Guidelines 1/2020 on processing personal data in the context of connected vehicles and mobility related applications
Paragraph 2.1.3 Data revealing criminal offenses or other infractions
64. It is possible that personal data from connected vehicles could reveal the commitment of a criminal offence or other infraction (“offence-related data”) and therefore be subject to special restrictions. For instance, the instantaneous speed of a vehicle combined with precise geolocation data or data indicating that the vehicle crossed a white line could be considered offence-related data. As a result, processing of such data can only be carried out under the control of official authority or when the processing is authorised by Union or Member State law providing for appropriate safeguards for the rights and freedoms of data subjects as stated in art.10 GDPR. The EDPB considers that instantaneous speed is, not on its own, offence-related data since it does not, by itself, reveal an offence given that speed restrictions vary by location. However, such data could nevertheless become offence-related data because of the purpose for which it is collected (e.g., for the purposes of investigating and prosecuting criminal offence), in which case the safeguards set out in art.10 GDPR would apply.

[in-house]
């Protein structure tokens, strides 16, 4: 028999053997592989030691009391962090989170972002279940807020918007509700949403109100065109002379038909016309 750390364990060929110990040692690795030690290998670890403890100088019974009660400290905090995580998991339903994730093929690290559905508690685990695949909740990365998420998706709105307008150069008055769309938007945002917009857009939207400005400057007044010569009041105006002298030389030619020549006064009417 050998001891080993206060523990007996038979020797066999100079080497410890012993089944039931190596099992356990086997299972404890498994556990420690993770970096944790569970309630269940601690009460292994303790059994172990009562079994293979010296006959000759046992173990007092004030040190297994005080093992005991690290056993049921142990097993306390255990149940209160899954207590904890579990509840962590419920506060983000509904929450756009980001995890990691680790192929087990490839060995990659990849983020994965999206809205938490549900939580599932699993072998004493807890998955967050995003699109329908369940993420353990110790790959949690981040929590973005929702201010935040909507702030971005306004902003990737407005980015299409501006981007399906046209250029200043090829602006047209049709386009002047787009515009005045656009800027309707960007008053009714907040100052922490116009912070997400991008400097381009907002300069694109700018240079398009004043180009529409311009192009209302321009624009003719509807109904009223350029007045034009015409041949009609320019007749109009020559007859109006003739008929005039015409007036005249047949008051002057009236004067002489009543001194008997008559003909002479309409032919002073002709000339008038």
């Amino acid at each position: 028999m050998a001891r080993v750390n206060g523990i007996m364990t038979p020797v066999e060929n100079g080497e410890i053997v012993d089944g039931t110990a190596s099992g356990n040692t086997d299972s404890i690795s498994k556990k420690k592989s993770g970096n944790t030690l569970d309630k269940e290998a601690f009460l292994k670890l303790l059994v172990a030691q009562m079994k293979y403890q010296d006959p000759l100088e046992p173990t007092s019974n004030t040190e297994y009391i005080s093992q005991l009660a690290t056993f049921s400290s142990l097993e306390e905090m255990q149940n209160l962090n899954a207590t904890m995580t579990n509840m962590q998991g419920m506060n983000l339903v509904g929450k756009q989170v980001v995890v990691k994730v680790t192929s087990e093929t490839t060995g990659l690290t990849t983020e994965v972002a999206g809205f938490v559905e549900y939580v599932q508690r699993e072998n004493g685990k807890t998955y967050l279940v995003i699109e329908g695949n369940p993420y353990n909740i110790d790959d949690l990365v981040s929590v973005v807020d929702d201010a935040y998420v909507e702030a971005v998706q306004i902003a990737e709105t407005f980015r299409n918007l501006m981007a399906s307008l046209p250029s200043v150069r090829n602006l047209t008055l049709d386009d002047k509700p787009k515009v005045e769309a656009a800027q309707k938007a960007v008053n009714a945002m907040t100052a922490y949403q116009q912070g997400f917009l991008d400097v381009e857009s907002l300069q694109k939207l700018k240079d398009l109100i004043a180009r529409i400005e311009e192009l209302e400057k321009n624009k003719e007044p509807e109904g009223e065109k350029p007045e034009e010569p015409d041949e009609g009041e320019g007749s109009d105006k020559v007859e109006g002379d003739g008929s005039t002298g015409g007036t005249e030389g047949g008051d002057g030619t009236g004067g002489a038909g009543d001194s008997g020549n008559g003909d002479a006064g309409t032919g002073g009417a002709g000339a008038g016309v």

65. In order to process data that relate to potential criminal offences, EDPB recommends to resort to the local processing of the data where the data subject have full control over the processing in question (see discussion on local processing above, in section 2.1). Indeed – except for some exceptions (see the case study on accidentology studies presented below in section 3.2) – external processing of data revealing criminal offences or other infractions is forbidden. Thus, according to the sensitivity of the data, strong security measures such as those described in section 2.7 must be put in place in order to offer protection against the illegitimate access, modification and deletion of those data.